Proceedings publication: Springer Lecture Notes in Computer Science
Haifa Verification Conference 2007
IBM Haifa Labs
October 23 - 25, 2007
Organized by IBM Haifa Research Lab
Hardware verification and software testing are the processes of demonstrating that the intent of an application is preserved in its implementation. These processes are the main bottlenecks of the design and implementation processes, consuming 50% to 70% of the total development effort.
This tutorial teaches the audience the basics of hardware verification and software testing. We start by defining what hardware verification and software testing are all about, and how they fit in the development of hardware and software systems. We then describe the main approaches for hardware verification and software testing, namely formal and dynamic verification / testing. For each approach, we provide the main technologies and methodologies used in it and highlight its strengths and weaknesses.
Although the software testing and hardware verification communities share the same goals and face similar issues and challenges, they use different philosophies in their approaches. The same is true also for formal and dynamic verification. The tutorial will pay special attention to the commonalities and differences between the various verification/testing communities and describe migration of methodologies and technologies between the communities. The tutorial will also touch on cross-discipline technologies that combine more than one approach, such as hybrid verification.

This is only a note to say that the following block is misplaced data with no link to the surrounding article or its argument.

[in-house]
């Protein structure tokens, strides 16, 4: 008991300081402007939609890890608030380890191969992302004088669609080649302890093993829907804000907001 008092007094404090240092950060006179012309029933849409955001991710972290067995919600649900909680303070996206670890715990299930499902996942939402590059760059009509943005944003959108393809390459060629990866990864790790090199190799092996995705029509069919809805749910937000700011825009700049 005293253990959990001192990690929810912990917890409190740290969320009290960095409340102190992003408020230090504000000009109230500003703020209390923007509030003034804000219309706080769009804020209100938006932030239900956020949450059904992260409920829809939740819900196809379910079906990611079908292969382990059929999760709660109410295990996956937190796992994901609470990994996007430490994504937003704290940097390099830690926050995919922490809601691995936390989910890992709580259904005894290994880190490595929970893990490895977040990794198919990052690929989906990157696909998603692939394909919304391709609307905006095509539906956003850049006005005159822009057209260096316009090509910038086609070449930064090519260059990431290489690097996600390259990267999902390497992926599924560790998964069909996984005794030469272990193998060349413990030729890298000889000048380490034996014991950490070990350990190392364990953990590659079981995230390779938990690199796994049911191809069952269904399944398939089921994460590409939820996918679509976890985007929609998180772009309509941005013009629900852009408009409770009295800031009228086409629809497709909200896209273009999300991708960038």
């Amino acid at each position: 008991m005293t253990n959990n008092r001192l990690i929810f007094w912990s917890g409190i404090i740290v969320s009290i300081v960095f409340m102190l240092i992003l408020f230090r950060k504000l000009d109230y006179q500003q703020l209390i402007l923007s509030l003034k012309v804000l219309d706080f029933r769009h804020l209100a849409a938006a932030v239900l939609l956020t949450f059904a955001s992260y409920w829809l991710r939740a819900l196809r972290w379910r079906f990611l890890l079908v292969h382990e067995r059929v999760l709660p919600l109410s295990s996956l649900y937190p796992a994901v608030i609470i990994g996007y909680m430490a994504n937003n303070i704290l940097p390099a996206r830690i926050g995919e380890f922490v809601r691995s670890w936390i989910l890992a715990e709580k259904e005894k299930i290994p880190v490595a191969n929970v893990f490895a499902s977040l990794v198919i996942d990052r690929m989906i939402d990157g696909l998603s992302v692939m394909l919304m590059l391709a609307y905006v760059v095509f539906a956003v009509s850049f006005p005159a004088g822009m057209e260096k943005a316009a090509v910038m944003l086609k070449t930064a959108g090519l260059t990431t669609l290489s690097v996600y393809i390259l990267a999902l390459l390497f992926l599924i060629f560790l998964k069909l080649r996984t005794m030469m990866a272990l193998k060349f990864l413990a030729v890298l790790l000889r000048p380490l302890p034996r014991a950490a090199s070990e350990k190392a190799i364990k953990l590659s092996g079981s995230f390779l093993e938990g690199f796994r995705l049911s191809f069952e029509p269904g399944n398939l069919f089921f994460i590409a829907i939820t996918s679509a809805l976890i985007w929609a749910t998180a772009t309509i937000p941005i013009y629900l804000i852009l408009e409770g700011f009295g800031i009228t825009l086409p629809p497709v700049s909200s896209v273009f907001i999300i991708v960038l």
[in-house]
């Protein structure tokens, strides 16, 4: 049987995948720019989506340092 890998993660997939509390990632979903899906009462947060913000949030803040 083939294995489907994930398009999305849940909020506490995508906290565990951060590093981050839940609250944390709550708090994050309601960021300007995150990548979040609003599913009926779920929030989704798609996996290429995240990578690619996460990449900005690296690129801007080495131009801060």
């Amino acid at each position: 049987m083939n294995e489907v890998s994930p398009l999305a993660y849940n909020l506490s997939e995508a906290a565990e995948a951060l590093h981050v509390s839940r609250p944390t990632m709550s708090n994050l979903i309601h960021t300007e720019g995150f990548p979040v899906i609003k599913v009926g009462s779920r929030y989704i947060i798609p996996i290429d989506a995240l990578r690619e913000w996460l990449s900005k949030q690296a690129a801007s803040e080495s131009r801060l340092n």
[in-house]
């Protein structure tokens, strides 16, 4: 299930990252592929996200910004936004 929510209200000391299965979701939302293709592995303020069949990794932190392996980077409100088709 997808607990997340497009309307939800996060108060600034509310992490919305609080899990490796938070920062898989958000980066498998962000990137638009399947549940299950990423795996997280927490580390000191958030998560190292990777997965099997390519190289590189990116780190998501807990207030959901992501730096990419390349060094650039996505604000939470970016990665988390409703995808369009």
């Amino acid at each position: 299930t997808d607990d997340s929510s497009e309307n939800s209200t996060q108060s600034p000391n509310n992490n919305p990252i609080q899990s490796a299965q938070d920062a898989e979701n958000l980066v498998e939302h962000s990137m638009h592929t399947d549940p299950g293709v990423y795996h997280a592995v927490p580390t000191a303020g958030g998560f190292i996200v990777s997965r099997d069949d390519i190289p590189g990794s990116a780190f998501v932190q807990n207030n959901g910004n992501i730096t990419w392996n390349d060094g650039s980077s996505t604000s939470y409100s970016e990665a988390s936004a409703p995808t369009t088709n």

The tutorial is designed for non-experts who want to know what verification is all about and for people with knowledge in one aspect of verification (e.g., software testing) who want to become familiar with other aspects (e.g., formal verification).
One of the main goals of the tutorial is to give you the tools to better understand the talks that will be presented at the conference. The main hurdle in understanding technical talks is the jargon. Each academic community has its own set of phrases and terms that help communicate common knowledge in the field. Moreover, the same phrase can often mean different things in different jargons. For example, the word "simulation" has a very different meaning in the formal and non-formal worlds. Want to know more about it? Come to the tutorial!
The event will take place at the Caesarea Rothschild Institute (CRI) in the University of Haifa Education Building, room 570 (on the 5th floor). The official language of the tutorial is English. Participation is free, though registration is required.
- Cindy Eisner
- Shmuel Ur
- Avi Ziv
Avi Ziv (email@example.com)
||Dynamic verification for hardware
||Cross-fertilization between hardware verification and software testing
||Wrap up and summary